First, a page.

The James Seed CompanyMary Hogg

Introduction by Chris Arnett

Mary Hogg, the daghter of Jack James speaks about the James Seed comany.

 

 

We apologize for the poor quality of the first 4 munutes of the recording.

 

HISTORY OF THE JAMES SEED COMPANY

 

 The story of the James Seed Company covers four different farms:

 

 

My plan is to give a summary of each farm and then show the corresponding pictures.

 

The  company began on Parker Island in 1913.  when the island was bought by my Grandfather, Percy James, a trained horticulturist from England.  At that time the island was heavy virgin forest and the family had an enormous job of clearing a few acres near a bay facing Galiano Island.

 When the business began in 1914, the eldest son Fred was not eligible for military service, Jack the 2nd son joined the navy and Harry and Charles ( or Jim as he was called) were still too young.

The seed company was therefore launched in the name of Fred J. James, co-founder and graduate of Arnold Arboretum at Harvard University.

 In the beginning the seed stock was bought from reliable companies in England and the U. S.

 These were grown in trial plots to select the highest quality possible for seed.  This practise continued throughout the years to guarantee the product.

 Sometimes several years were required to stabilize new varieties.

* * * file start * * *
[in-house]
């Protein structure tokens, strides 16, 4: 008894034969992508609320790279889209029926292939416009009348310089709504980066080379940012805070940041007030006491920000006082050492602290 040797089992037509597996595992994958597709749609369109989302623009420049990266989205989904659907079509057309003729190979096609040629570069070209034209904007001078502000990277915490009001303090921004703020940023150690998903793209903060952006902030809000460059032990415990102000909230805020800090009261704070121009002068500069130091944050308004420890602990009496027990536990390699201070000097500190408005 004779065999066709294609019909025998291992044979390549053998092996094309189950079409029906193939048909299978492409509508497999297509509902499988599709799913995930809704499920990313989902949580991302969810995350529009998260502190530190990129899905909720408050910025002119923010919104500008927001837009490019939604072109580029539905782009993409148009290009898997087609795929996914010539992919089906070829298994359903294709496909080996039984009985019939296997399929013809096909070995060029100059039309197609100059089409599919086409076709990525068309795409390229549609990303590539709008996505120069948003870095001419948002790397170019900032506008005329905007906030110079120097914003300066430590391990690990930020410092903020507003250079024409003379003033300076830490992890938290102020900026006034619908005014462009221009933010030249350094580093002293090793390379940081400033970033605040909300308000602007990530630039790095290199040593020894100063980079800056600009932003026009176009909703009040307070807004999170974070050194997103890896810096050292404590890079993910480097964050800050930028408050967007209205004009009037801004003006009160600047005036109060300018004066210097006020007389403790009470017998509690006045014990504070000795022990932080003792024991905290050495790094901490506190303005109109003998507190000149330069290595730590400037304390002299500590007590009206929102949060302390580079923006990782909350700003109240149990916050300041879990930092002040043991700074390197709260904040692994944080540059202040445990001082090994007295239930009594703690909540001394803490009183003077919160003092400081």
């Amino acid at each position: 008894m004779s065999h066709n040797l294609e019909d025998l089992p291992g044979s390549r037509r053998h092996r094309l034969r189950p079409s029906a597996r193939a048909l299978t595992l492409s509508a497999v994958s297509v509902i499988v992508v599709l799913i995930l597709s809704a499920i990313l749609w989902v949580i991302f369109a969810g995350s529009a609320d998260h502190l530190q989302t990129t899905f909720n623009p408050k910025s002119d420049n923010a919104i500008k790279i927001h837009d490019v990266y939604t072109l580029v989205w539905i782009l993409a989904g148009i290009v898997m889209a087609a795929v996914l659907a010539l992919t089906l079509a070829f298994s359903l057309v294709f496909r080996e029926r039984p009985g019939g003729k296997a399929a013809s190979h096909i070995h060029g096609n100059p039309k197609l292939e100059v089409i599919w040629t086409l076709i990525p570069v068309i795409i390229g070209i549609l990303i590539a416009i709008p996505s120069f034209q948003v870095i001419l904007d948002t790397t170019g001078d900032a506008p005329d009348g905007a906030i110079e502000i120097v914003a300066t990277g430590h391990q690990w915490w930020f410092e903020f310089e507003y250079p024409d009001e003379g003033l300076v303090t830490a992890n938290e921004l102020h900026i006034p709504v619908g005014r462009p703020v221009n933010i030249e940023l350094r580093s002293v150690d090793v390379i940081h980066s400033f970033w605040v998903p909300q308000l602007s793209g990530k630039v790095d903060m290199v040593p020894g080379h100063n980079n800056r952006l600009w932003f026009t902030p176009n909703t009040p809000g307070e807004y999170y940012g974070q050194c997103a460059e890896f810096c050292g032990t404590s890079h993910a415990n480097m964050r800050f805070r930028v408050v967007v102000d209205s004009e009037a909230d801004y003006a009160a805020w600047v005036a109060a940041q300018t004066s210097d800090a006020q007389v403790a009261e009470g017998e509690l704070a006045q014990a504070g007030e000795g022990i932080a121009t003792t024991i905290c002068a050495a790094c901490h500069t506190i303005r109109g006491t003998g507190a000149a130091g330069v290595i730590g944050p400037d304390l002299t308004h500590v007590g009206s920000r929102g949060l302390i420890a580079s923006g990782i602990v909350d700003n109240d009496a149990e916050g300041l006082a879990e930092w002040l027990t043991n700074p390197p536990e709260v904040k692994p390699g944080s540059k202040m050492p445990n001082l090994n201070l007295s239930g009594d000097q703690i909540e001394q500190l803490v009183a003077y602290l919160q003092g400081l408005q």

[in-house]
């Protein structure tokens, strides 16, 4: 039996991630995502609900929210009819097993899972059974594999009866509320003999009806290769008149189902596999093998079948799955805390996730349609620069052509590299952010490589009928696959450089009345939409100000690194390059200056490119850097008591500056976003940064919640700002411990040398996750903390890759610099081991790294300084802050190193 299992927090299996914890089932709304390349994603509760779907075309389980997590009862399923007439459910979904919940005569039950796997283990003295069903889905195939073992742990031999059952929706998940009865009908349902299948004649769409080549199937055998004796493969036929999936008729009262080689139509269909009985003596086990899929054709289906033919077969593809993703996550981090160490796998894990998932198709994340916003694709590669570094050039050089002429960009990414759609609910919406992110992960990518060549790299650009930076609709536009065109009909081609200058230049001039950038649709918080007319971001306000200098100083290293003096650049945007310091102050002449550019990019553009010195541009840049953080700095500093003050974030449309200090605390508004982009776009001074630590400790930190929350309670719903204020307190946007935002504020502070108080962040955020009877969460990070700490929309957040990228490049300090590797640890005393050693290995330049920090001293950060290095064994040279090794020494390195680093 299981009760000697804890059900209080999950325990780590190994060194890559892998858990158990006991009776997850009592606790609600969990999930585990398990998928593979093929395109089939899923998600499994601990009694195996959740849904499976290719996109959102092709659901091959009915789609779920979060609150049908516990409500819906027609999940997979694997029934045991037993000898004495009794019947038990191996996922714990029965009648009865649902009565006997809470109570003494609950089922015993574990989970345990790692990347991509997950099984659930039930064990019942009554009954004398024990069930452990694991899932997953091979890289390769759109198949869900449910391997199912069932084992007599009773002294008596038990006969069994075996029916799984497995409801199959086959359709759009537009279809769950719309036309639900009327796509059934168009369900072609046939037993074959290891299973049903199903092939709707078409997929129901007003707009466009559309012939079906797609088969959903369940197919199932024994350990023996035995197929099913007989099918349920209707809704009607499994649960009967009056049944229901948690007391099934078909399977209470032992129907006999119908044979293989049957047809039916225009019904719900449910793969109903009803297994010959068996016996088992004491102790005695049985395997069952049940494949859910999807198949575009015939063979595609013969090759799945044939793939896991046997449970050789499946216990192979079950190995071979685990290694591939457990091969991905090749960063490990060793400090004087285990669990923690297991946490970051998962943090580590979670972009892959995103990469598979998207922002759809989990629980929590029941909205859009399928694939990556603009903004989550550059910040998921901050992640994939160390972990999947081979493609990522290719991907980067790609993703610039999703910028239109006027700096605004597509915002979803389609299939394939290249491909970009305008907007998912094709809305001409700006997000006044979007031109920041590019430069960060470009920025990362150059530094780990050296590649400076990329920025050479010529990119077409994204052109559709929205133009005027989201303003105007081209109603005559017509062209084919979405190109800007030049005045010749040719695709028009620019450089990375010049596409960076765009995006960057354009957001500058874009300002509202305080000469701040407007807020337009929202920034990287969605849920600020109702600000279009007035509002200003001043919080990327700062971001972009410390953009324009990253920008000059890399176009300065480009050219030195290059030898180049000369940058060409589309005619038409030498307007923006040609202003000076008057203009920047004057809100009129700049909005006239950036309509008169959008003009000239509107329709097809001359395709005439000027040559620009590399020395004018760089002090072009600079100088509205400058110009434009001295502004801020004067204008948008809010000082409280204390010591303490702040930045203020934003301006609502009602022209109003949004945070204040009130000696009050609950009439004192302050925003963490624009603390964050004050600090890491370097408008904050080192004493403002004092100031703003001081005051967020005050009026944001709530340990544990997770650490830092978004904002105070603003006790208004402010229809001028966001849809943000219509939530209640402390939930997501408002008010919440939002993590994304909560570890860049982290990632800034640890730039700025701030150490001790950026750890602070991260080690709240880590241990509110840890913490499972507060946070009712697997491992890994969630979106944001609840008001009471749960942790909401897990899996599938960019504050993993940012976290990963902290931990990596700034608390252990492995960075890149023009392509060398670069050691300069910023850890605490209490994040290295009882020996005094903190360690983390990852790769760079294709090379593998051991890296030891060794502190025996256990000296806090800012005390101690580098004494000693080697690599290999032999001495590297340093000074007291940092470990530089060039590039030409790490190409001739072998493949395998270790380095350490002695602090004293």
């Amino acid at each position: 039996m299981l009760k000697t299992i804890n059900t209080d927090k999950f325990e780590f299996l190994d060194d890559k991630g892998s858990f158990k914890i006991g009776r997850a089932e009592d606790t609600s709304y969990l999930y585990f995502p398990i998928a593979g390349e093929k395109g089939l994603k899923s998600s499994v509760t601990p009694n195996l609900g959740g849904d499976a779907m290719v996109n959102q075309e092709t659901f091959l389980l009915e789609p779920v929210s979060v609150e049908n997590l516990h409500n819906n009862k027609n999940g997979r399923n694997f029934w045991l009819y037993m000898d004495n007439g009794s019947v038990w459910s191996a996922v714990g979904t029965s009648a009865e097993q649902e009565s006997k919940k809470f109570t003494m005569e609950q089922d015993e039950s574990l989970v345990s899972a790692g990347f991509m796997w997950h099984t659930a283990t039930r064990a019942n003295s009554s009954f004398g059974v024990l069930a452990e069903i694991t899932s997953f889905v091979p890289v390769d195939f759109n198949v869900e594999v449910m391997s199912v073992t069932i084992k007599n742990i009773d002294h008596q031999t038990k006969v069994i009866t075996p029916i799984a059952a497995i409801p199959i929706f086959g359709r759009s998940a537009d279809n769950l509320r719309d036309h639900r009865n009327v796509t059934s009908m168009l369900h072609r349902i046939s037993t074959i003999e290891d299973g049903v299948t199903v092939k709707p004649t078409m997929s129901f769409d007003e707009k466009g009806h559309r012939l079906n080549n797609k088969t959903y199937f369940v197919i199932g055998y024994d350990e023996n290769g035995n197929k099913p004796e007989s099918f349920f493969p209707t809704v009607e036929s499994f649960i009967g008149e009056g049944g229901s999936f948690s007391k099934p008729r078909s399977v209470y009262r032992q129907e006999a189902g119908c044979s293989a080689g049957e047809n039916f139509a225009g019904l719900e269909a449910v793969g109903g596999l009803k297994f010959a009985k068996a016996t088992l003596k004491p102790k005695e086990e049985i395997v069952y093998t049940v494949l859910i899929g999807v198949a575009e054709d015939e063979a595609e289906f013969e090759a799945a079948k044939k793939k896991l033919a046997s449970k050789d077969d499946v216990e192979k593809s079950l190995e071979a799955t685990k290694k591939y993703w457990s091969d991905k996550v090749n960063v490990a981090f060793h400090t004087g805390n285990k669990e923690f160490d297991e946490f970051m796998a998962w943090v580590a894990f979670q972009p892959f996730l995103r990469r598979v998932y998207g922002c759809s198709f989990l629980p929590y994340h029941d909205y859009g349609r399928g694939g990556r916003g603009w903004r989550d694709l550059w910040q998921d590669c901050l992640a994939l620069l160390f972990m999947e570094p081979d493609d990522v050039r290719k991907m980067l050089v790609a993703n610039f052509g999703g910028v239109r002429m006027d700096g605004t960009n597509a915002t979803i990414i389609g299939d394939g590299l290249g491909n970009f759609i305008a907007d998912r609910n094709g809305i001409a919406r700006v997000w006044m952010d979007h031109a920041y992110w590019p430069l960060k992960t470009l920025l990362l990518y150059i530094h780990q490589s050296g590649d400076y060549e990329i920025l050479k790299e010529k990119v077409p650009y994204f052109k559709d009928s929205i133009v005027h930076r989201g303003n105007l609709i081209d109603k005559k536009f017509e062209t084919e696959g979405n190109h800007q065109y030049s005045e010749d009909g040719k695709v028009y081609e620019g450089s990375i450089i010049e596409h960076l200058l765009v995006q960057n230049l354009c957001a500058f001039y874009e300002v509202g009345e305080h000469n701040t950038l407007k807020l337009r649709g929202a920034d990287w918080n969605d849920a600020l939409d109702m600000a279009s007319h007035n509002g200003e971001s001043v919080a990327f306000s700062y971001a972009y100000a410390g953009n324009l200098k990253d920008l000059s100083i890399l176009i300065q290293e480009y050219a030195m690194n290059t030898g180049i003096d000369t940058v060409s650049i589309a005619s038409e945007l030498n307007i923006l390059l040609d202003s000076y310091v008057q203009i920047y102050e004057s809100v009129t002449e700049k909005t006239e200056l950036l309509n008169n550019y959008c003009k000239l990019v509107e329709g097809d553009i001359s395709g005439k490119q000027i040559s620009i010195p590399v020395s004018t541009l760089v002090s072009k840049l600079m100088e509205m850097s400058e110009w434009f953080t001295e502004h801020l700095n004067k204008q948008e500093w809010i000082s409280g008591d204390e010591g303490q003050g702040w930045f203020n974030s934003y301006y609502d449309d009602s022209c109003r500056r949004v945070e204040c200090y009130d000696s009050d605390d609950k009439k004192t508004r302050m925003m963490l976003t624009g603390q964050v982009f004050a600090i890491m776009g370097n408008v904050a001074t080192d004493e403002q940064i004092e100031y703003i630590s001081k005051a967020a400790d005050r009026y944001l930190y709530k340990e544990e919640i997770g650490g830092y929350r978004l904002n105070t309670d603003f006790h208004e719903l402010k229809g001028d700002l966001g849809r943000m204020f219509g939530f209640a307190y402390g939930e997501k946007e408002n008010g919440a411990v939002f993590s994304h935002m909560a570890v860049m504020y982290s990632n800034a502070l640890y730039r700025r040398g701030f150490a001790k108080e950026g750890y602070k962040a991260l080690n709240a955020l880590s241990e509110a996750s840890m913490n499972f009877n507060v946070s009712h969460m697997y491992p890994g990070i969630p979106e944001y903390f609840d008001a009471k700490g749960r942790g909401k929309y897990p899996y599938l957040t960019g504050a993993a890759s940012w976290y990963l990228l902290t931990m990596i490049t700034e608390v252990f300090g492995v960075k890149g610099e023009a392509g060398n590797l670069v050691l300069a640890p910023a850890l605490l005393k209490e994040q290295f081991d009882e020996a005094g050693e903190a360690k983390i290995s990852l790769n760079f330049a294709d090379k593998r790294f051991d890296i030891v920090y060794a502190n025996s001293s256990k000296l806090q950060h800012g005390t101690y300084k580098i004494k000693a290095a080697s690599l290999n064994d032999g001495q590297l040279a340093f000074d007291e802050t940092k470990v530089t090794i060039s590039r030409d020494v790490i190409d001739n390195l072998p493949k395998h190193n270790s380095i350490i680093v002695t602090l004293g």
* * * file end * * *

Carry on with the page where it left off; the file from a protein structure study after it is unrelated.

All types of seed for sale were grown by the company and guaranteed to be 100% Canadian.

 James Seeds continued to expand on Parker Island until 1917 when the catalogue listed 37 varieties of seed.

At this time they had to consider acquiring a larger farm as more good land  was  not available on Parker.  Also the mail situation was unsatisfactory for a catalogue business.

 Parker Island was sold and the family moved to Barnsbury Farm on Saltspring Island.  This was the former home of Rev. Wilson and now the Saltspring  Golf Course. . As a matter of interest, Parker Island was sold in 1917 for $4500.

 

BARNSBURY FARM

 

The climate and soil on the Gulf Islands and southern  Vancouver Island are considered ideal for seed production in Canada.  Spring rains, together with manure and fertilizer provide  good plant growth while warm, dry summers encourage bloom and seed development without irrigation. The islands are also more isolated for purity of seed.

 

At Barnsbury 40 acres were planted in vegetables and flowers, including 22 varieties of Sweet Peas. By 1923 the catalogue listed 55 Sweet Peas, one of the most popular of all flowers.  The price of a packet of seed was 5 – 10 cents.

 

 As evident in the photographs, the seed business in those years was extremely labour intensive, requiring many workers as well as family. Many jobs were done manually including starting seed, transplanting in the fields, hoeing and weeding.  The seed was either hand picked or machine cut and threshed.  All seed then had to be cleaned by machine to separate seed from chaff or pulp. This required special sieves for every size from dust –like Lobellia to beans etc.

 

Before packaging the seed had to be tested for germination.  There are government regulations for minimum germination, but the James always insisted on the highest percentage possible.